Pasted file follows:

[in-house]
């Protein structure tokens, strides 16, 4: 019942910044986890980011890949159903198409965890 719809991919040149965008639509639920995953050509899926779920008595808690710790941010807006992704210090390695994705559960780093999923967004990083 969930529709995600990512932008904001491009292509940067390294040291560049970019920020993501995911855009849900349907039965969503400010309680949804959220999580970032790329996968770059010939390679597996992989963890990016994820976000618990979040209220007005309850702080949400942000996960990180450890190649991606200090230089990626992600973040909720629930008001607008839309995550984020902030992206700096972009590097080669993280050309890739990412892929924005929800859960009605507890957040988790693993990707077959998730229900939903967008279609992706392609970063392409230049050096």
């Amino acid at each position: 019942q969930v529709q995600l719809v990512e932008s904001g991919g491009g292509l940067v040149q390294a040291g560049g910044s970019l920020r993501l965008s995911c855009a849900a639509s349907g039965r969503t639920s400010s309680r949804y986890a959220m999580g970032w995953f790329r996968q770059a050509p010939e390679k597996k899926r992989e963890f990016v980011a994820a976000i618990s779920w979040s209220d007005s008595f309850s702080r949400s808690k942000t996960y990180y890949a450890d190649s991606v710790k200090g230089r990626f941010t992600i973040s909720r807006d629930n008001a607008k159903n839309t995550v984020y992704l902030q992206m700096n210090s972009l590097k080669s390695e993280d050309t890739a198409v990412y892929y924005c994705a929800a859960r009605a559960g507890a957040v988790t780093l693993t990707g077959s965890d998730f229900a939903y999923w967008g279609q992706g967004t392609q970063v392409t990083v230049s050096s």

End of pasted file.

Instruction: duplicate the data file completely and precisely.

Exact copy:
[in-house]
């Protein structure tokens, strides 16, 4: 019942910044986890980011890949159903198409965890 719809991919040149965008639509639920995953050509899926779920008595808690710790941010807006992704210090390695994705559960780093999923967004990083 969930529709995600990512932008904001491009292509940067390294040291560049970019920020993501995911855009849900349907039965969503400010309680949804959220999580970032790329996968770059010939390679597996992989963890990016994820976000618990979040209220007005309850702080949400942000996960990180450890190649991606200090230089990626992600973040909720629930008001607008839309995550984020902030992206700096972009590097080669993280050309890739990412892929924005929800859960009605507890957040988790693993990707077959998730229900939903967008279609992706392609970063392409230049050096």
């Amino acid at each position: 019942q969930v529709q995600l719809v990512e932008s904001g991919g491009g292509l940067v040149q390294a040291g560049g910044s970019l920020r993501l965008s995911c855009a849900a639509s349907g039965r969503t639920s400010s309680r949804y986890a959220m999580g970032w995953f790329r996968q770059a050509p010939e390679k597996k899926r992989e963890f990016v980011a994820a976000i618990s779920w979040s209220d007005s008595f309850s702080r949400s808690k942000t996960y990180y890949a450890d190649s991606v710790k200090g230089r990626f941010t992600i973040s909720r807006d629930n008001a607008k159903n839309t995550v984020y992704l902030q992206m700096n210090s972009l590097k080669s390695e993280d050309t890739a198409v990412y892929y924005c994705a929800a859960r009605a559960g507890a957040v988790t780093l693993t990707g077959s965890d998730f229900a939903y999923w967008g279609q992706g967004t392609q970063v392409t990083v230049s050096s």